Deal With Your Emotions: How The Santa Fe Therapist Can Help
I’m Melanie, the Santa Fe Therapist. Over the years, I’ve helped a lot of people who are struggling with emotional overwhelm and acting in ways they hate. One thing I’ve learned is that profoundly positive things begin happening when you understand how to manage your emotions and learn how to calm down your nervous system.
Together, we’ll figure out what’s going on and what you need to begin feeling more in control and have developed the neuroscience strategies to help you find your joy again.
Your Emotions, Thoughts, and Actions are Connected
One of the most powerful ways to do that is to understand how your emotions, thoughts, and behaviors are connected. When you learn how to …
- make friends with your feelings,
- manage your thoughts,
- gently explore where to find your joy again,
- your life will begin changing in positive, healthy ways.
The dark times won’t feel so dark and isolating, and you’ll start believing in life again.
In balancing the science of therapy with the art of healing, I’ll create an innovative program for you that sets you on a path of success from the very first session.
You can learn to not be afraid of how you’re feeling, and how to begin feeling satisfied with life and looking forward to your future.
Neuroscience, Eastern Wisdom, & Earth-based Practices
My compassionate, creative approach weaves together my ability to hear below the surface of the words with advanced degrees, years of specialized training, professional experience, and my own personal healing around grief.
One of my specialities is giving women the tools to cope with intense emotions. I use the latest neuroscience findings, and combine Western systems, Eastern wisdom, gentle Earth-based practices, as well as creative, innovative ideas to help you feel better as quickly as possible.
My clients usually work with me weekly for 8 to 12 months. As we work together, you’ll be getting tools for long-term success and learning and using strategies and techniques to serve you for many years.
You’ll work hard for sure. But won’t all be horrible and terrible! I love sharing ideas about good books and films and laughing together once in a while.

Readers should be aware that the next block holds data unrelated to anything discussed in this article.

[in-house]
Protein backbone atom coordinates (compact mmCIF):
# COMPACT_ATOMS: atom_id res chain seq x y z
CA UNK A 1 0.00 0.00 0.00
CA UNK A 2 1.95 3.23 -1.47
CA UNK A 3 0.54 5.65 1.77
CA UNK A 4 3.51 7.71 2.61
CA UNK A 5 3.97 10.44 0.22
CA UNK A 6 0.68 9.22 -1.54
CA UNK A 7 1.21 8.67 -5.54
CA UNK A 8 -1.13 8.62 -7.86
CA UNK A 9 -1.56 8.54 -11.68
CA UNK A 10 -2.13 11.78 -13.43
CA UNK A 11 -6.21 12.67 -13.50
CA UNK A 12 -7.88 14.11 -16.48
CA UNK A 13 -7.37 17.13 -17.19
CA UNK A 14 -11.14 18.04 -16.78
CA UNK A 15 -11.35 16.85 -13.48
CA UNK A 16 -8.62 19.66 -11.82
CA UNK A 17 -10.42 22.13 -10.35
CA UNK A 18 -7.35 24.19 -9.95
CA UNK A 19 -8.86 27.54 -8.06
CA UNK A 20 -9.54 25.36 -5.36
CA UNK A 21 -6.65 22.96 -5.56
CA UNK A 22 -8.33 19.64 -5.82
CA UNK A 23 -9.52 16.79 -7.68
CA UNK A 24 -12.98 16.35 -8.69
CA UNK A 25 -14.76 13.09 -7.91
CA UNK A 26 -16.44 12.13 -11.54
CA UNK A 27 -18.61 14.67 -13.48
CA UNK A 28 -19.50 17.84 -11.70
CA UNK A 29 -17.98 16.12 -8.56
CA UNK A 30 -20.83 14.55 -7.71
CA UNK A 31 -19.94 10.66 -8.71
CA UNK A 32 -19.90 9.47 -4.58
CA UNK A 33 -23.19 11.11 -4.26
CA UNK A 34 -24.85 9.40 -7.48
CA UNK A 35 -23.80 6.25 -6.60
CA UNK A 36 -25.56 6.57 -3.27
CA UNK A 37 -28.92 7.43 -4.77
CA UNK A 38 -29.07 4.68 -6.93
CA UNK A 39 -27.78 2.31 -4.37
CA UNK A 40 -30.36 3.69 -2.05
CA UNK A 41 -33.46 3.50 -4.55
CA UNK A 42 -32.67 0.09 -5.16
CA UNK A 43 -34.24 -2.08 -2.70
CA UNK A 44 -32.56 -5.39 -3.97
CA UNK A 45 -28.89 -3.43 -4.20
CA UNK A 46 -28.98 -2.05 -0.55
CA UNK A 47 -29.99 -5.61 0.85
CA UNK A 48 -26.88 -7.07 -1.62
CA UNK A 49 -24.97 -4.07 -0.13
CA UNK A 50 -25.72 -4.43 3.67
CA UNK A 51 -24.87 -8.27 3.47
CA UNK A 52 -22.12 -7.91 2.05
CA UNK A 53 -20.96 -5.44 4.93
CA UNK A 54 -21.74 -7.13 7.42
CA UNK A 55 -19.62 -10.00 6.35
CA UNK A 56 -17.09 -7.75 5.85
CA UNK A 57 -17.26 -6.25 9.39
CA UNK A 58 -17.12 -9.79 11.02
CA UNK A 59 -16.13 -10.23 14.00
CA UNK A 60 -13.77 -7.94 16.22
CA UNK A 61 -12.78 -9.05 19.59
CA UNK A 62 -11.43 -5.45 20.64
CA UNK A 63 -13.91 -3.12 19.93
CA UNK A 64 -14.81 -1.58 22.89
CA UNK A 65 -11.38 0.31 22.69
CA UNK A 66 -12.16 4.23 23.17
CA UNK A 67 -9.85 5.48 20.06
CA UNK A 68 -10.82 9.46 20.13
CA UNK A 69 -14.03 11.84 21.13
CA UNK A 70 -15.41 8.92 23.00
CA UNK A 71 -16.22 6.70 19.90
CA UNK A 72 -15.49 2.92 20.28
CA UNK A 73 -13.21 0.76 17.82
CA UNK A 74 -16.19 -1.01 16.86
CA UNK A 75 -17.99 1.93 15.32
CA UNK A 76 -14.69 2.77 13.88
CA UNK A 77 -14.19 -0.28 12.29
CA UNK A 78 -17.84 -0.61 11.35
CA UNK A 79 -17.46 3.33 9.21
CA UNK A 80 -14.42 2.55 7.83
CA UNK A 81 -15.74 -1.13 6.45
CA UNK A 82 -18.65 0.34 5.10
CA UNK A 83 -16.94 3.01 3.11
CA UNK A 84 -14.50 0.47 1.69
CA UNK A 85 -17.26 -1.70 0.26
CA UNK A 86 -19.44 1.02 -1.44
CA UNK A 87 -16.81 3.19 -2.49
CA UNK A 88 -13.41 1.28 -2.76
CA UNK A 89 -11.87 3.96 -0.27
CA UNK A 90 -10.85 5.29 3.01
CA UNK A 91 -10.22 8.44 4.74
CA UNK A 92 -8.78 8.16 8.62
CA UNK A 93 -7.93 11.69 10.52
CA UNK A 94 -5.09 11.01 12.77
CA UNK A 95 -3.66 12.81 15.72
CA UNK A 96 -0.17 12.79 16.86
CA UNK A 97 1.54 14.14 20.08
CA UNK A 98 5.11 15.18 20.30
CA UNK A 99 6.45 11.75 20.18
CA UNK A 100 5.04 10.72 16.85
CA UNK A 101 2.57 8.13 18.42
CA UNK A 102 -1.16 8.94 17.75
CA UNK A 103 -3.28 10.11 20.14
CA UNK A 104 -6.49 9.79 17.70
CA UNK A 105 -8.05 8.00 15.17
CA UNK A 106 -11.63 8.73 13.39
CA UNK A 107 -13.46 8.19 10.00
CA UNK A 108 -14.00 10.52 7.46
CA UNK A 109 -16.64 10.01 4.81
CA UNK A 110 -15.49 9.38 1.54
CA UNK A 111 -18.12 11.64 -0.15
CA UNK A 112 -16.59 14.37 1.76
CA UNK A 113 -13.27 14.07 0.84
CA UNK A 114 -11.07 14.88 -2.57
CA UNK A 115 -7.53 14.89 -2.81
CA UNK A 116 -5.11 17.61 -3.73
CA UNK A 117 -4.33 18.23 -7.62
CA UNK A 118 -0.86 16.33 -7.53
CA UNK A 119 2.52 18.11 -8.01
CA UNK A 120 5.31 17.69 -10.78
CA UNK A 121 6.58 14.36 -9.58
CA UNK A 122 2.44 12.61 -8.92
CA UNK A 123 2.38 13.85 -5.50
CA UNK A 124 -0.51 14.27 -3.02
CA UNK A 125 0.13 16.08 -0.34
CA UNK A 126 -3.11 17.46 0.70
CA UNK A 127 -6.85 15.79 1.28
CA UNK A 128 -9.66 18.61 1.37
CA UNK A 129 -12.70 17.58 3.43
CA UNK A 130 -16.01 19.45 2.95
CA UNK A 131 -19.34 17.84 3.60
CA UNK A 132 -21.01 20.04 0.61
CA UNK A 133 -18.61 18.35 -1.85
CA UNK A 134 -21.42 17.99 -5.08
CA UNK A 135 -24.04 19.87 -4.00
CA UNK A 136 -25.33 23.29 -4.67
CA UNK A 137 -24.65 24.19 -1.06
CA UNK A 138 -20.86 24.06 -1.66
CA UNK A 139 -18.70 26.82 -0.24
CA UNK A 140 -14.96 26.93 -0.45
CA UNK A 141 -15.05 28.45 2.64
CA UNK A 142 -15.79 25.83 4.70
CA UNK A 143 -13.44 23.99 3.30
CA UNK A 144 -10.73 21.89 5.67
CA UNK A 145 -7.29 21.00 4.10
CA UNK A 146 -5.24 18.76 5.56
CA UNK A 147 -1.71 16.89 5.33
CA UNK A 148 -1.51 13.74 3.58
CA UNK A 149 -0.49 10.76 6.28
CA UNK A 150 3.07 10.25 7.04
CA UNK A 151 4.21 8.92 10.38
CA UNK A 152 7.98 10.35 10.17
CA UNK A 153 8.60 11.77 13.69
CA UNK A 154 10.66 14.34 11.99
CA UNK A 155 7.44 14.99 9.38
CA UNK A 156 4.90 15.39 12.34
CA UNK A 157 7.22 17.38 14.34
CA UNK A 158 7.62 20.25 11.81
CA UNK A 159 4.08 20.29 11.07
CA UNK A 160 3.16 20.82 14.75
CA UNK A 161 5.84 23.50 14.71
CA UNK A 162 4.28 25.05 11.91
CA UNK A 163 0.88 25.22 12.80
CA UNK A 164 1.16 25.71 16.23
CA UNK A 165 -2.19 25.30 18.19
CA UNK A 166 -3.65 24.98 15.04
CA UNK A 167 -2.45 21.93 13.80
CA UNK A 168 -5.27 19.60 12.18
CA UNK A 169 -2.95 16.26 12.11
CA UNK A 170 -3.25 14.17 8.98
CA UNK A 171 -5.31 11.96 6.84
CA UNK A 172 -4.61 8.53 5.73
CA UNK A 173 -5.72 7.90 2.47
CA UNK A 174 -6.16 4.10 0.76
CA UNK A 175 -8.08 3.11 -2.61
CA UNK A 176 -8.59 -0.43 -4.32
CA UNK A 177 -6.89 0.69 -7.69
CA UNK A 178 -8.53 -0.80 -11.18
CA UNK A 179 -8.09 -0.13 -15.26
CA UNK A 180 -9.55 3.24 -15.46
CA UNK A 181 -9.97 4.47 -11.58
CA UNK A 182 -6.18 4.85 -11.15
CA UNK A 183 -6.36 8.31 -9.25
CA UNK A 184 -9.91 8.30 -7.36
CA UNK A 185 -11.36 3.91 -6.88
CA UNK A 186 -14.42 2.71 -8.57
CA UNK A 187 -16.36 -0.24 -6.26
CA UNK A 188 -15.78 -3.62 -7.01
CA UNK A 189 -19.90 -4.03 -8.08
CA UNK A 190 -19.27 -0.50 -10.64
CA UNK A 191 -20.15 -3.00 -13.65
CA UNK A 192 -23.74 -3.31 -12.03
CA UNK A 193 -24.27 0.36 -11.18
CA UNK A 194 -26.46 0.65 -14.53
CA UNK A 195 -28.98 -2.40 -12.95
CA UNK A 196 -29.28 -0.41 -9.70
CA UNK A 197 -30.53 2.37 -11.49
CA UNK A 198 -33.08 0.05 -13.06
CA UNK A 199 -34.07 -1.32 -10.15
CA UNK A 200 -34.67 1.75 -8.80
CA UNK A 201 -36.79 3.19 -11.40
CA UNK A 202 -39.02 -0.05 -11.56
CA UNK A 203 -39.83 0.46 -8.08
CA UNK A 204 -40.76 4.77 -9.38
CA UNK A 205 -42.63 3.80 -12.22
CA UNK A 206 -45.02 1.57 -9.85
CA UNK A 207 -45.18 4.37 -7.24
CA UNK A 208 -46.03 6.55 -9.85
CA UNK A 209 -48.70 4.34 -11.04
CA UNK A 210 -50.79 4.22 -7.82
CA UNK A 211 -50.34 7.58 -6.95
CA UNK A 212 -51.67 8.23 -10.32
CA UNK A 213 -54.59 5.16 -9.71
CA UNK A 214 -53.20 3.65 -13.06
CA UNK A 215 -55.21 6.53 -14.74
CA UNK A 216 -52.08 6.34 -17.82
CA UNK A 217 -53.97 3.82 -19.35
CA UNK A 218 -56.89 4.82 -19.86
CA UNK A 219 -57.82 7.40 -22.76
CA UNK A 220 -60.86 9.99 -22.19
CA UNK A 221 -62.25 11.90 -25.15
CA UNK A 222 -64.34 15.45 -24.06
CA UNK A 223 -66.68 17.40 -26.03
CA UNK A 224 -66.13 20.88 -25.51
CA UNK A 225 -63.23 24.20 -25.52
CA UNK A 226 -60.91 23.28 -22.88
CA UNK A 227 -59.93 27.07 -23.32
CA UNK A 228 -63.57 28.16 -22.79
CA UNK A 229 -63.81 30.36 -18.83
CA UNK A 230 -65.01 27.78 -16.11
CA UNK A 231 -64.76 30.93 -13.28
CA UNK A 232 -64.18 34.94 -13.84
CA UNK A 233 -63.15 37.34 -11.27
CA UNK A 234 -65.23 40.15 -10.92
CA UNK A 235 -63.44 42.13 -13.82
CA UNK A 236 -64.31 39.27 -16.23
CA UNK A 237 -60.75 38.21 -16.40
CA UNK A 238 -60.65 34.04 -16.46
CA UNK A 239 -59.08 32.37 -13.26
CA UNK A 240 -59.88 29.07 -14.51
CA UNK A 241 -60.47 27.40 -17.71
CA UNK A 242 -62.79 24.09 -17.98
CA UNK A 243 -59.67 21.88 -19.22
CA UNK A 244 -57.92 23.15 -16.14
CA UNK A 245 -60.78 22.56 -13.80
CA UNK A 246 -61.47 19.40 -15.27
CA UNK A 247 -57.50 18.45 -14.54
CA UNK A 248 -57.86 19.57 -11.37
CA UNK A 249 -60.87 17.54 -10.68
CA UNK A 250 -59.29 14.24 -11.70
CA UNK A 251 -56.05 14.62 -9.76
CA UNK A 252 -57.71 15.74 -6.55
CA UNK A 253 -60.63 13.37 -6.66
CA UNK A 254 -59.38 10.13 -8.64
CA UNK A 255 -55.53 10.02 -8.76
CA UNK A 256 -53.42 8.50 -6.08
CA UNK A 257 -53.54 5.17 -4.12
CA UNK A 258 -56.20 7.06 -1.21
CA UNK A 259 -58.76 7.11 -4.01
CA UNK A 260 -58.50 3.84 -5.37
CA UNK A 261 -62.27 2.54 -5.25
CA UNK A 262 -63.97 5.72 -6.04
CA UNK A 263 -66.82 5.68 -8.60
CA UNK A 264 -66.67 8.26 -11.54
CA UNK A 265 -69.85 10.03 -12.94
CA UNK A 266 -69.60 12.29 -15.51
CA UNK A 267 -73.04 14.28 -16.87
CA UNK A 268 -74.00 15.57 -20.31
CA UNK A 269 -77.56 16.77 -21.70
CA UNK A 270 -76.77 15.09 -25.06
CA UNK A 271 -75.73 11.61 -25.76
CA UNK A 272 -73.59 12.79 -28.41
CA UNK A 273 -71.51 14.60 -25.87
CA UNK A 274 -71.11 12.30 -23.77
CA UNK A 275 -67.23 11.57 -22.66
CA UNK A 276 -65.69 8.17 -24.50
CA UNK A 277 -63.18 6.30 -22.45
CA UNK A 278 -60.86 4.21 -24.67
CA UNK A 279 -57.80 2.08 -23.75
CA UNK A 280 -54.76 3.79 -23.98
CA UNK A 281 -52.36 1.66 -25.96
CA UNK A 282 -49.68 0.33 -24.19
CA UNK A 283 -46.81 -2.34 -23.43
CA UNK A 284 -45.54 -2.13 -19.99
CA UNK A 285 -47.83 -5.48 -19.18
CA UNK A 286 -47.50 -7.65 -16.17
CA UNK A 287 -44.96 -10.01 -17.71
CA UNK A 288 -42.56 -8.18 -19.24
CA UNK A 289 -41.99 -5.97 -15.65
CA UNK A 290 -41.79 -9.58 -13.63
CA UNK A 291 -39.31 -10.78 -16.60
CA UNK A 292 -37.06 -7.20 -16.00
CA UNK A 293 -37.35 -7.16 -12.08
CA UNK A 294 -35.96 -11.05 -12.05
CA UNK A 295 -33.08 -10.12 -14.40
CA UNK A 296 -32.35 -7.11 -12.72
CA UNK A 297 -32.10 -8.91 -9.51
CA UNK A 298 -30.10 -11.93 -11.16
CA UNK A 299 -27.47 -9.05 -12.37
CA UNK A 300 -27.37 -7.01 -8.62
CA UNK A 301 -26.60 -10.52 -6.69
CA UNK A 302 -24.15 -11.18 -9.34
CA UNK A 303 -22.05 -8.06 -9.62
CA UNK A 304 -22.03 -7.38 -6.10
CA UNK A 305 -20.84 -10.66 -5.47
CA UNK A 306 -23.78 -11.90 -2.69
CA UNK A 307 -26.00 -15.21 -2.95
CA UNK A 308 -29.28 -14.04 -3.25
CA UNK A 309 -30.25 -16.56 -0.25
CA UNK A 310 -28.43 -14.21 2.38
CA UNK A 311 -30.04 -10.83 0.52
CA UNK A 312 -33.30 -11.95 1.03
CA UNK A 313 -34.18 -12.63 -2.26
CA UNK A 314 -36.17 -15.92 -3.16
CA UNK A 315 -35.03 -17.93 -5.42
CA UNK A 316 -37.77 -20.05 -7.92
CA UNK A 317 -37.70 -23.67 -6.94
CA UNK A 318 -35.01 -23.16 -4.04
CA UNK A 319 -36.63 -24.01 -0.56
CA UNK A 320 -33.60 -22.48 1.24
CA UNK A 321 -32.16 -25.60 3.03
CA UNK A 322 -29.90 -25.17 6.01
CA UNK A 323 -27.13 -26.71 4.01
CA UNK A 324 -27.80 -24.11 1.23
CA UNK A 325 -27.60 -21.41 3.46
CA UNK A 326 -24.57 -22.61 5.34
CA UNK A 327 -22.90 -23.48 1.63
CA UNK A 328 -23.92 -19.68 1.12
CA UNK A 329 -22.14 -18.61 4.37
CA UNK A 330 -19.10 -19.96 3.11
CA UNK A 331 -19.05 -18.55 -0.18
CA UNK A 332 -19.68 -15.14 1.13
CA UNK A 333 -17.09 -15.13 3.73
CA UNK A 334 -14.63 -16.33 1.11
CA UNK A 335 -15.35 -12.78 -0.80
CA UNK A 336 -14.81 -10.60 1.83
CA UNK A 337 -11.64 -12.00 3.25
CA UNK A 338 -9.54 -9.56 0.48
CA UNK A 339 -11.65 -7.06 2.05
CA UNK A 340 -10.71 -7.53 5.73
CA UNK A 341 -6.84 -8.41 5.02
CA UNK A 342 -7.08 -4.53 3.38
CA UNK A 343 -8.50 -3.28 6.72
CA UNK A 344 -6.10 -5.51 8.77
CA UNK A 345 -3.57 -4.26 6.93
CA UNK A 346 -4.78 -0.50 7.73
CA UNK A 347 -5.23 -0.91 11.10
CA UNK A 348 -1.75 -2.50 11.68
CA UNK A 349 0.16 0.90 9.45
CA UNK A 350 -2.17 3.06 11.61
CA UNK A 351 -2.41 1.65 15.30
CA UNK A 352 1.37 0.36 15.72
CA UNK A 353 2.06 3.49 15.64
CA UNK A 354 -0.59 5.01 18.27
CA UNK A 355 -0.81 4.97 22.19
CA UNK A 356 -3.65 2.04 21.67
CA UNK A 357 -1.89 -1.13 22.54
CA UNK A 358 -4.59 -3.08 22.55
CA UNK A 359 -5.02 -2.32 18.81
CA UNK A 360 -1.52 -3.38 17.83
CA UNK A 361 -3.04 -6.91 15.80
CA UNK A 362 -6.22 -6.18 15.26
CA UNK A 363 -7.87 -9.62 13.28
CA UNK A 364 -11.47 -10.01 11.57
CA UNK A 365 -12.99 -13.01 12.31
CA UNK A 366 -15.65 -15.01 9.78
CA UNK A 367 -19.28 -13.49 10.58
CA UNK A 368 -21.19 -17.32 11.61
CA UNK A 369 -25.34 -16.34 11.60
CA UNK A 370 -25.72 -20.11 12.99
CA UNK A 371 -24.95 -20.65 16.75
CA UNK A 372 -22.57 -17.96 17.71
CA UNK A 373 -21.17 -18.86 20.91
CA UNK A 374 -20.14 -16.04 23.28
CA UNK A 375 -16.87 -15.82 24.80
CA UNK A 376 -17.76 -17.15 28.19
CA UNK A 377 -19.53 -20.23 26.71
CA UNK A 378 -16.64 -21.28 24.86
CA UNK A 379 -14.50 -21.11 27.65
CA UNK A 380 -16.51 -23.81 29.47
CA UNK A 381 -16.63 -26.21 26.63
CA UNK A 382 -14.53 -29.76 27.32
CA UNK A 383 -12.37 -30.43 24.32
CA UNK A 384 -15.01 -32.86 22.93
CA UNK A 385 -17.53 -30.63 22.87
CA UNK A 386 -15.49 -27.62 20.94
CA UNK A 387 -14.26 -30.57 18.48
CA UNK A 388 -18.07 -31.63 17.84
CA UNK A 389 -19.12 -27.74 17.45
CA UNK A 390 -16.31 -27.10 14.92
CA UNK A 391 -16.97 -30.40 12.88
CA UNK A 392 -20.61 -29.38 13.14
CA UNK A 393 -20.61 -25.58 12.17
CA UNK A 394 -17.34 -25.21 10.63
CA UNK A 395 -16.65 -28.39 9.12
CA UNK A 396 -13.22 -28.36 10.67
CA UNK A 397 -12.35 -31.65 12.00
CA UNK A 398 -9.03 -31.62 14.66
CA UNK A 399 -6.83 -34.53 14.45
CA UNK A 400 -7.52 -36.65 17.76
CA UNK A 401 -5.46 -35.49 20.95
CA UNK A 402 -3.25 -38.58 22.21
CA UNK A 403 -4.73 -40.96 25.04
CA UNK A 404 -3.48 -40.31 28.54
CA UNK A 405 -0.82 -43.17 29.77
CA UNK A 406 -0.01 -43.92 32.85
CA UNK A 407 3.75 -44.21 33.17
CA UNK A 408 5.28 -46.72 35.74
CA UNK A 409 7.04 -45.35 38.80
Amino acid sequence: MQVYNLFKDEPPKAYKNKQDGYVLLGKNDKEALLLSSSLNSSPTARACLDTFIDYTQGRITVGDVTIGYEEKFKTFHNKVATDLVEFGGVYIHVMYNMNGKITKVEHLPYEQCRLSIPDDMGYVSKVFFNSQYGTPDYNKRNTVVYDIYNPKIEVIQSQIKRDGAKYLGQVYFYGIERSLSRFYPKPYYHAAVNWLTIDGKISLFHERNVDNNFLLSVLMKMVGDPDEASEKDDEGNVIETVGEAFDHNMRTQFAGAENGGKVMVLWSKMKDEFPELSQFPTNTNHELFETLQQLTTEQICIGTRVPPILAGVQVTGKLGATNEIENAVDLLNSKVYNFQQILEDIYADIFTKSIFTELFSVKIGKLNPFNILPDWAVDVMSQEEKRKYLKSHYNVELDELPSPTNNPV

How to Get Help in Santa Fe, NM
When you reach out for professional help, you’re making an investment in yourself that can change in your life in the best of ways.
When you strengthen your self-esteem and build your self-confidence, you’ll begin feeling safe in this sometimes chaotic world. You’ll be able to be in the world on your terms … to work, and love, and live as part of you deeply knows is possible.
All you have to do is send me an email to schedule a free, 15-minute phone consultation: firstname.lastname@example.org. Let’s get you feeling better as quickly as possible.
The Santa Fe Therapist Offers Online Counseling in New Mexico
Online therapy helps busy women find the time away from day-to-day pressures to calm their nervous systems. It also makes it easy and convenient to process emotions and learn new neuroscience techniques to cope with challenges, heal the past, and begin building your future.
I strongly believe in the power of online counseling. Along with the research that proves its effectiveness, I see the positive benefits for clients every week. Click here if you’ve got questions about online therapy.
Online counseling from anywhere in New Mexico, including Santa Fe, Albuquerque, Taos, Los Alamos, Pecos, Las Vegas, Tesuque and El Dorado.
Other Services From The Santa Fe Therapist
The Santa Fe Therapist specializes in several areas of health, wellbeing, healing and recovery. I know that one size never fits all. My services are individualized to each client, and are based on your values, your needs and desires, and your goals.
I offer individual adult counseling and guidance in Santa Fe NM for: